Dads Who Are Making a Difference

Learn more about the ways that a couple of dads are helping their kids become better readers in these interviews compiled by the National Institute for Literacy. The selections were originally published in Dad's Playbook: Coaching Kids to Read.

Jorge

Cable TV technician
Father of three, 2 years, 3 years, 5 years old

I have three children and I read to them in English so they can learn more. At the same time I read to them, I also am learning better English myself. My father is illiterate and I taught myself how to read. I want my children to know how to read for themselves. I read the newspaper in English, and for my work, it's all in English. I'm a cable TV manager technician and I teach others how to fix cable TV.

I buy books for my children at a bookstore in Tijuana. If there's a book sale, I'll buy books at a store. I have been coming to the library (family literacy program) for three months. I pay attention to my children. It's most important to know who they are and what they like and don't like.

We practice writing out letters and I teach them the sounds of the letters. I'll sound out the letter and have them practice writing it out, while sounding it out themselves.

To get their interest, I sing songs with them first, like the ABC song and other word songs and songs in Spanish to motivate them to read. I sing it wrong and they correct me. I go into detail and explanation of letters and sounds to my children. I also do homework and math games with them. They ask me questions and I help them. If I don't understand a word myself, I'll look it up in the dictionary.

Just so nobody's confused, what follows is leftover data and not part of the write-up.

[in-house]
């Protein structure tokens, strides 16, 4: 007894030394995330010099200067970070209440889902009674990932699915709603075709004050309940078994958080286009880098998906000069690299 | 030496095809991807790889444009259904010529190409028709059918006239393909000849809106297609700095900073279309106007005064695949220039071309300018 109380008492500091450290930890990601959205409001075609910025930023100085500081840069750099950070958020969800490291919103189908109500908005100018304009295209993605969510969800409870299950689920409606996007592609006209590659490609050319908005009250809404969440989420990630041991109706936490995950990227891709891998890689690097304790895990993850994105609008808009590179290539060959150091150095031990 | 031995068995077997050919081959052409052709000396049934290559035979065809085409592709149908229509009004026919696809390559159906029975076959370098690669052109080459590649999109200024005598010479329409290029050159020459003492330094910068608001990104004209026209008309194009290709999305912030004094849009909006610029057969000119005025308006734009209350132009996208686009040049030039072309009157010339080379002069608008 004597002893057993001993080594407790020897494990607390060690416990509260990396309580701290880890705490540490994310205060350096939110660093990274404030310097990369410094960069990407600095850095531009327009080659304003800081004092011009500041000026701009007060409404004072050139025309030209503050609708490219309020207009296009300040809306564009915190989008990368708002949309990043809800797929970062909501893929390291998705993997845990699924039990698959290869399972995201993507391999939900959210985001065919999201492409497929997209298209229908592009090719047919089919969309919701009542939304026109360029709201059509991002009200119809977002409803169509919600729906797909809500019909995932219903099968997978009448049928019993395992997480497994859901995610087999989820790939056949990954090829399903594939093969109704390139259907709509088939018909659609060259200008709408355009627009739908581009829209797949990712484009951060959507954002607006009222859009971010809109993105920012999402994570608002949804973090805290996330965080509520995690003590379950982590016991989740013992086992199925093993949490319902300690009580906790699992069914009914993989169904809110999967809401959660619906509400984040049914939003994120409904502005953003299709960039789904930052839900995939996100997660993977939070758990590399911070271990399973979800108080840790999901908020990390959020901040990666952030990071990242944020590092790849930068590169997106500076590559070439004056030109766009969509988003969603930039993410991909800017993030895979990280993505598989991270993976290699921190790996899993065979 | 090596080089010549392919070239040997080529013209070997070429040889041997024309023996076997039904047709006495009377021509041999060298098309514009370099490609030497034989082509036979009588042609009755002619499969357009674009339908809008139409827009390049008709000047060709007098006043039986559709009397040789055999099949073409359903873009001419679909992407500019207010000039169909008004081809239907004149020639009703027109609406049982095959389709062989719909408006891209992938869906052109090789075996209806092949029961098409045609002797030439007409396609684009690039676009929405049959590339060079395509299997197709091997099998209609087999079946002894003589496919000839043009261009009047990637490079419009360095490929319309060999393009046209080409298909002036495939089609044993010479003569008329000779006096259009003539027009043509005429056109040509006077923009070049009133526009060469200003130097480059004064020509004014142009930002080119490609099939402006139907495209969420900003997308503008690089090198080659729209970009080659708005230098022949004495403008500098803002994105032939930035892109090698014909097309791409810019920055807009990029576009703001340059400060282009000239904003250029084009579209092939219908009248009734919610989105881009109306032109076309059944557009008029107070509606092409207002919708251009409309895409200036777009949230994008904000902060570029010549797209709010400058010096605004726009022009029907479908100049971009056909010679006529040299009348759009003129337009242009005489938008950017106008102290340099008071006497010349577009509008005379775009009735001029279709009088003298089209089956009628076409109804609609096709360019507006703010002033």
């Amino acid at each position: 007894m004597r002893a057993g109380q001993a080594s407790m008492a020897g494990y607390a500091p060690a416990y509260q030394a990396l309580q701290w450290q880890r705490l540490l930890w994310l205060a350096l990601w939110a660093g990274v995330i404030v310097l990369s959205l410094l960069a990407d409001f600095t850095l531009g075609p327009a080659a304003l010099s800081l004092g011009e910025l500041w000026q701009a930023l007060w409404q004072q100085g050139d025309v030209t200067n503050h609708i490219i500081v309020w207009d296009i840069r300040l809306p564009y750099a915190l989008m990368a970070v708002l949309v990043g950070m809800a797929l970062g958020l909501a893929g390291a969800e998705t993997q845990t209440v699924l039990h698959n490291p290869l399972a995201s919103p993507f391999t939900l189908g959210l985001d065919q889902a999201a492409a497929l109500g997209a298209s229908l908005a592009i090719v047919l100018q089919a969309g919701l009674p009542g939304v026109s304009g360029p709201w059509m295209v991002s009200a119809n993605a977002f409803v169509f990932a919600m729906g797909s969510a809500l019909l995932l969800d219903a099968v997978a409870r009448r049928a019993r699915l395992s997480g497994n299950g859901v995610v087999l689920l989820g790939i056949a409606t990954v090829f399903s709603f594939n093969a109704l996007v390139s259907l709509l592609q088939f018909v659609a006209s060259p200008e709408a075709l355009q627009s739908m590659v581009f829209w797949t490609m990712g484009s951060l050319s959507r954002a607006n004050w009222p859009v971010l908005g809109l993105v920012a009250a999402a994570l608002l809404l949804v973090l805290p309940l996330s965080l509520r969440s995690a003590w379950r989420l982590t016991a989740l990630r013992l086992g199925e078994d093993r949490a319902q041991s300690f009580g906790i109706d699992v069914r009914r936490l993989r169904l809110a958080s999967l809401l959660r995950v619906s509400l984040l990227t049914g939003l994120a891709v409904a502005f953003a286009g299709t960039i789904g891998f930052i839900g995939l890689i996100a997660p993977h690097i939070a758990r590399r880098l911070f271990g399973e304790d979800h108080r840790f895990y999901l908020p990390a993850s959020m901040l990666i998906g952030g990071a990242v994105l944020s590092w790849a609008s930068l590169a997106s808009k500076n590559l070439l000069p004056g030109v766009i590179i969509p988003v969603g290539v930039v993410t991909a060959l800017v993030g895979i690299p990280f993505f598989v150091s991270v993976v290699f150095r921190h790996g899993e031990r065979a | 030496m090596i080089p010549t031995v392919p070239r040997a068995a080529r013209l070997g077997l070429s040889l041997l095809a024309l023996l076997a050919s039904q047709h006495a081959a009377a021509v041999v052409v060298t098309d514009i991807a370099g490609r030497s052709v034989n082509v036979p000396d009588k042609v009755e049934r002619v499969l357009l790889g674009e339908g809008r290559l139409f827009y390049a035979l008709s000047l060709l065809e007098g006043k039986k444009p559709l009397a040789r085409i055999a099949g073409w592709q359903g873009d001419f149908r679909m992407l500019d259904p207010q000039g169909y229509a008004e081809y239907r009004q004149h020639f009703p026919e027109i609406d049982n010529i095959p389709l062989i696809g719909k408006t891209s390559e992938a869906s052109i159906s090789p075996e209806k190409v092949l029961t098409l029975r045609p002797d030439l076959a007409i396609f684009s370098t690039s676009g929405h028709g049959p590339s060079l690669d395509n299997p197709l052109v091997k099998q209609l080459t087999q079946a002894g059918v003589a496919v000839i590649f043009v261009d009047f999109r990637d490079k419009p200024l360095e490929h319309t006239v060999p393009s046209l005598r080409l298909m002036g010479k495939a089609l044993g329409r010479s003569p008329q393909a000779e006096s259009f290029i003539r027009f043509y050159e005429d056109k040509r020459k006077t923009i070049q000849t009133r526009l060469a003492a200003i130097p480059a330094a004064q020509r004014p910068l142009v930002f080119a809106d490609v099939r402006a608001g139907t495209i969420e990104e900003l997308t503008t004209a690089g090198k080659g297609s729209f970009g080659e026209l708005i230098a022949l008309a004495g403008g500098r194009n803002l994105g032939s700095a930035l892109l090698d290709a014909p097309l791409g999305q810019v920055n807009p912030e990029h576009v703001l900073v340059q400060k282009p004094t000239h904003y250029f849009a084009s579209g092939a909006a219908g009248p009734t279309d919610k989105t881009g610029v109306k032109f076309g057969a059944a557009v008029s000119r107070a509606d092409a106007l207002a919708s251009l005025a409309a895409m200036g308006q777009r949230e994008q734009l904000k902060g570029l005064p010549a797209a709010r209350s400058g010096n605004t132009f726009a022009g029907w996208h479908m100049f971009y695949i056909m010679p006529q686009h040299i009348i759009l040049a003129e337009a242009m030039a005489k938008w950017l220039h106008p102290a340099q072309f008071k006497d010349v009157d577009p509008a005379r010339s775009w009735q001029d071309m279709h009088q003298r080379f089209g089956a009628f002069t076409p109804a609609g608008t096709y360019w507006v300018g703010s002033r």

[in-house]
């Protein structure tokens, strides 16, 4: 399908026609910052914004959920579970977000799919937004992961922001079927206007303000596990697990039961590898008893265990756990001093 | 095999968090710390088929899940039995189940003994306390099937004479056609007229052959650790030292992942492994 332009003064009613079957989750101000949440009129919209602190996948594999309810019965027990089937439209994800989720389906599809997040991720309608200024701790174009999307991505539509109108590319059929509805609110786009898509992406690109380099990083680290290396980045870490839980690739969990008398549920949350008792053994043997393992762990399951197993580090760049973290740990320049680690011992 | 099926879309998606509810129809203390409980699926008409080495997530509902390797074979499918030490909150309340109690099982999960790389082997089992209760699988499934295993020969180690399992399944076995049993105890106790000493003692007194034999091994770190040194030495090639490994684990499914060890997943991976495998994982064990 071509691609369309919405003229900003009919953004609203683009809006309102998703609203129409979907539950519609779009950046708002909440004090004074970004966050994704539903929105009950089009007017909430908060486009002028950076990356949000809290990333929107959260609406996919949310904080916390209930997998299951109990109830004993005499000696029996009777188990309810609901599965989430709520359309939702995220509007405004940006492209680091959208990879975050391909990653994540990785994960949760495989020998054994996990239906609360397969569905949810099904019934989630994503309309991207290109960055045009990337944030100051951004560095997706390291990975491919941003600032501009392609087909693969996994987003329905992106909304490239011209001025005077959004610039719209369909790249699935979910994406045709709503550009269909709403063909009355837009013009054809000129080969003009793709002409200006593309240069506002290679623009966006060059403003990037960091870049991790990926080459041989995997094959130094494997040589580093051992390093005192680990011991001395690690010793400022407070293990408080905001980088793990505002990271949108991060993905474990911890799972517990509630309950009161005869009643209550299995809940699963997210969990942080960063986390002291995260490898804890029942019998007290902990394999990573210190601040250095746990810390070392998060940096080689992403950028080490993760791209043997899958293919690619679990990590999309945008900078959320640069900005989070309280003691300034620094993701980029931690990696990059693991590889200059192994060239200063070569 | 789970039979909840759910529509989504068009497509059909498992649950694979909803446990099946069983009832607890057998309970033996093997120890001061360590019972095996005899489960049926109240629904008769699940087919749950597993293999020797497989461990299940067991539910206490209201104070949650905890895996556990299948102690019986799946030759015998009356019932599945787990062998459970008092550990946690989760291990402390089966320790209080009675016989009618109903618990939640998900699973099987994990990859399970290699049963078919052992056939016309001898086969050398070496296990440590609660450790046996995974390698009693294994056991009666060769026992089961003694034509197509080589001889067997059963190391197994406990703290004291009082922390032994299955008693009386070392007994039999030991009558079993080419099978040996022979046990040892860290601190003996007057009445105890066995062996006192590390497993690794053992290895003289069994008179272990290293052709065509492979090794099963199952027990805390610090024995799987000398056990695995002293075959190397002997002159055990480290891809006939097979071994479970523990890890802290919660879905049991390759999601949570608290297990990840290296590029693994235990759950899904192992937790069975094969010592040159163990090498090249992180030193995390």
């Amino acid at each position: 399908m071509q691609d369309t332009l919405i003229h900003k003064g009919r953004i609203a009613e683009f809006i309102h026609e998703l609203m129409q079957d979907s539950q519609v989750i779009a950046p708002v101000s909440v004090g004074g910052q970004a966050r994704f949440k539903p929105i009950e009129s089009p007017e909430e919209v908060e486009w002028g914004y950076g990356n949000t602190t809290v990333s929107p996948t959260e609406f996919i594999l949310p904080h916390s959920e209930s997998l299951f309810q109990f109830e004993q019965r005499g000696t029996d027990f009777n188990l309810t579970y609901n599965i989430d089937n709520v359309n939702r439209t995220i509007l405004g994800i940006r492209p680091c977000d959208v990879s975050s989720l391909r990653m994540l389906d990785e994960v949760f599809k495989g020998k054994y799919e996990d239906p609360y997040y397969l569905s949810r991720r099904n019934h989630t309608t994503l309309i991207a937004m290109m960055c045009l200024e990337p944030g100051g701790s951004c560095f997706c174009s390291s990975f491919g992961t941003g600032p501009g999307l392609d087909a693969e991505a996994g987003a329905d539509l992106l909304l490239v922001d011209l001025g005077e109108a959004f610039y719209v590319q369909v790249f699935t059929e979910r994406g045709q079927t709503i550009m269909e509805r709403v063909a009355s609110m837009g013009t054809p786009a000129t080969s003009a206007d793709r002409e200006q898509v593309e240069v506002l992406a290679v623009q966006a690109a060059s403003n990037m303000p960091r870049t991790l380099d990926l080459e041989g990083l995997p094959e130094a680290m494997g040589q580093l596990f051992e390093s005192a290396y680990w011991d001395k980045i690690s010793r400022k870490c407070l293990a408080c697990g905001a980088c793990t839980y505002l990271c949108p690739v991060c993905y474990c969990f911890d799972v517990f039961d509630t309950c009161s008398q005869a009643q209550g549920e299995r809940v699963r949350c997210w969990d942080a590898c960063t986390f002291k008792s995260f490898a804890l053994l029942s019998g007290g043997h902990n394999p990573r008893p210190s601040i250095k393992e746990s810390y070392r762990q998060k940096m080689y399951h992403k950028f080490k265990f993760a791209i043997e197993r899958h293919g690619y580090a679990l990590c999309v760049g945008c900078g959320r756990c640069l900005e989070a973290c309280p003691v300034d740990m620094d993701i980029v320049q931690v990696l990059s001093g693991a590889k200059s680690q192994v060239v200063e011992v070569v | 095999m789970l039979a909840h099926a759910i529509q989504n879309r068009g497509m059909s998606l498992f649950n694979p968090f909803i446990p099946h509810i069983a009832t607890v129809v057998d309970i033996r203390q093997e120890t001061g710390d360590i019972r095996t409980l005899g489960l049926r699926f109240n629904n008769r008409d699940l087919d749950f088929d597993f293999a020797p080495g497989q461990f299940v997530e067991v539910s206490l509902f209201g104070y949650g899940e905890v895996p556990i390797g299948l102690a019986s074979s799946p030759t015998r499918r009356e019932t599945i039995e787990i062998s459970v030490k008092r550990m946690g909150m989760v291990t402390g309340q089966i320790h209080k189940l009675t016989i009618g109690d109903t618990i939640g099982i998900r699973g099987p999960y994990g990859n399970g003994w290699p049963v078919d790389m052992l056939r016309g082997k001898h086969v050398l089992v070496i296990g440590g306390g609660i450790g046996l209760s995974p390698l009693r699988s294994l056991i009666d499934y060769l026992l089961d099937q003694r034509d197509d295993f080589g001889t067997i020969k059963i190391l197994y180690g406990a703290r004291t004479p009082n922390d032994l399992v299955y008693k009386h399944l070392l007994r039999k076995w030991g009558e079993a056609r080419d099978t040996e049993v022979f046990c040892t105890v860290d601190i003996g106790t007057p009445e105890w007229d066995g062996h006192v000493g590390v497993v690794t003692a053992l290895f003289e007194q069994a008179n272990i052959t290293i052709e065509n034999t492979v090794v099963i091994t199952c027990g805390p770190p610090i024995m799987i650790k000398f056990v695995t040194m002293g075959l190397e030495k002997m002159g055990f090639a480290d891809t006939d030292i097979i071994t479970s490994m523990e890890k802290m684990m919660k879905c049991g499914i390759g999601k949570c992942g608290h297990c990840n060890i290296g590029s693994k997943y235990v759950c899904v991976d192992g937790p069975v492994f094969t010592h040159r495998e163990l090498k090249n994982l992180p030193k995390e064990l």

Alejandro

Construction worker; business owner
Father of three, 2 years, 3 years, and 7 years old

My older son likes me to read about soccer and my younger son likes books with dogs and other animals. I sometimes read a couple books at one time, one about soccer and one about animals--I read from one for a little while and explain about the animals and then I read from the other and explain the soccer. I set aside special time every day to be with my daughter to either help her with homework or read with her.

Their mother is very focused when she reads to them. She looks at pictures with the kids and explains all the details. I may explain a few details, but not like she does. My daughter reads like she has learned in school. She reads the whole book first, by herself. Then if she needs help understanding something or would like to talk about something we go back through page by page. She will read to me too.

When the boys don't understand a word, I will show them the object or a picture, and I will continue to ask them about it until they know what it is. I teach my kids words more in Spanish because it is easier for me. We have some books from Mexico that I use to help them learn the letters and Spanish words.

I have taught my children the names of the tools I use. I play music and have a band that practices in my house. The boys like to play the instruments and I try and teach them the lyrics to the songs.

I really enjoy the moment of being with my kids and helping them learn. We don't have that much time with our kids when they are young, so I just enjoy this time with them as much as I can.